Michael Phelps, Ryan Lochte

Michael Phelps, Ryan Lochte fall short in final race in Athens

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The winner of the last Michael PhelpsRyan Lochte duel of the Bulldog Grand Slam was Yannick Agnel.

Agnel, the French Olympic 200m freestyle champion, captured the 100m free at the Athens, Ga., meet on Sunday, upending the American stars in a U.S. Championships tuneup.

Agnel clocked 49.37 seconds to edge the 22-time Olympic medalist Phelps by .05. Lochte was fourth in 49.64. Agnel and Phelps both clocked faster 100m free times earlier this year.

Swimmers were preparing for the U.S. Championships from Aug. 6-10 in Irvine, Calif., a selection meet for the Pan Pacific Championships from Aug. 21-24 in Gold Coast, Australia, and the 2015 World Championships in Kazan, Russia.

Phelps won two of his three events in three days in Athens, the fourth meet of his comeback after a 20-month retirement following the London Olympics. He finished ahead of Lochte in each race.

Lochte, in his first meet since an April aggravation of a major November knee injury, won the Phelps-less 200m individual medley final in 1:58.65 on Sunday, making him the 10th-fastest man this year and tops among Americans, according to SwimVortex.com. His first win of the meet allayed some concern about his knee.

The wonder going forward is which events Phelps and Lochte will swim at the U.S. Championships with the caveat that swimmers who qualify at Nationals for Pan Pacs can add more events at the latter meet.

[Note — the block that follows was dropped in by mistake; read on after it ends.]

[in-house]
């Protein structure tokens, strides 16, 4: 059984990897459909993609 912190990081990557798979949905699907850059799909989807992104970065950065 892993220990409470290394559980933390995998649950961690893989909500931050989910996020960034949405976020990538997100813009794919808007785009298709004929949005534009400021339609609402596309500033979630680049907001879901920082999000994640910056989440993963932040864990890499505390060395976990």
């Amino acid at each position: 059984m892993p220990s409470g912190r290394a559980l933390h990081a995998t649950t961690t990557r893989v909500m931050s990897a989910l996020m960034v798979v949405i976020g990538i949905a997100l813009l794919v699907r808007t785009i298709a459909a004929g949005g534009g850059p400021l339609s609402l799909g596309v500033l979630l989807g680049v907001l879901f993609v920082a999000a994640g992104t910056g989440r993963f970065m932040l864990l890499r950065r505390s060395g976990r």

Phelps has said he doesn’t want to swim the 400m IM or the 200m butterfly anymore. His other long-running events are the 100m butterfly, 200m freestyle and 200m IM. He’s also been known to enter the 100m free to earn 4x100m free relay duty.

Lochte has long been a rival to Phelps in the 200m free and 200m IM and also fancies the 100m free for relay consideration. He added the 100m fly to his repertoire last year, when Phelps was not swimming. He’s also won Olympic gold medals in the 200m back and 400m IM, though he hasn’t done too much of the grueling latter event since winning in London.

In other events Sunday, five-time 2012 Olympic medalist Allison Schmitt won the women’s 100m free in 54.64 over Olympians and World Championships relay medalists Megano RomanoAmanda Weir and Shannon Vreeland. Schmitt’s best this year is 54.46, second among Americans to Simone Manuel.

Tyler Clary bounced back from finishing third in the 200m IM to capture the 200m backstroke in 2:00.92, though he was 2.89 seconds faster in Charlotte on May 15.

Melanie Margalis won the women’s 200m IM in 2:10.71, ninth-fastest in the world and best for an American. Kylie Stewart, 18, took the women’s 200m back in 2:11.25.

Ian Thorpe reveals he is gay

Rio Olympic equestrian may be moved outside Brazil

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RIO DE JANEIRO (AP) — The head of the Brazilian Equestrian Confederation has warned that equestrian events at next year’s Rio de Janeiro Olympics might have to take place outside Brazil.

Luiz Roberto Giugni blasted the country’s Agriculture Ministry for delays in issuing documentation needed to allow horses brought into Brazil from Europe, the United States and Canada to leave the country.

He warned that if the ministry doesn’t act before the end of the month, “we run the risk of not having the event in Brazil.”

Regulations for bringing horses to and from Brazil are strict. The country is still subject to diseases affecting horses, including glanders, a lethal bacterial infection recently diagnosed in several horses here.

Guigni was speaking on Wednesday at an event in Sao Paulo.

Shaun White talks Olympic skateboarding, Air & Style at Forbes summit

Shaun White
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What do the next five years look like for Shaun White the businessman?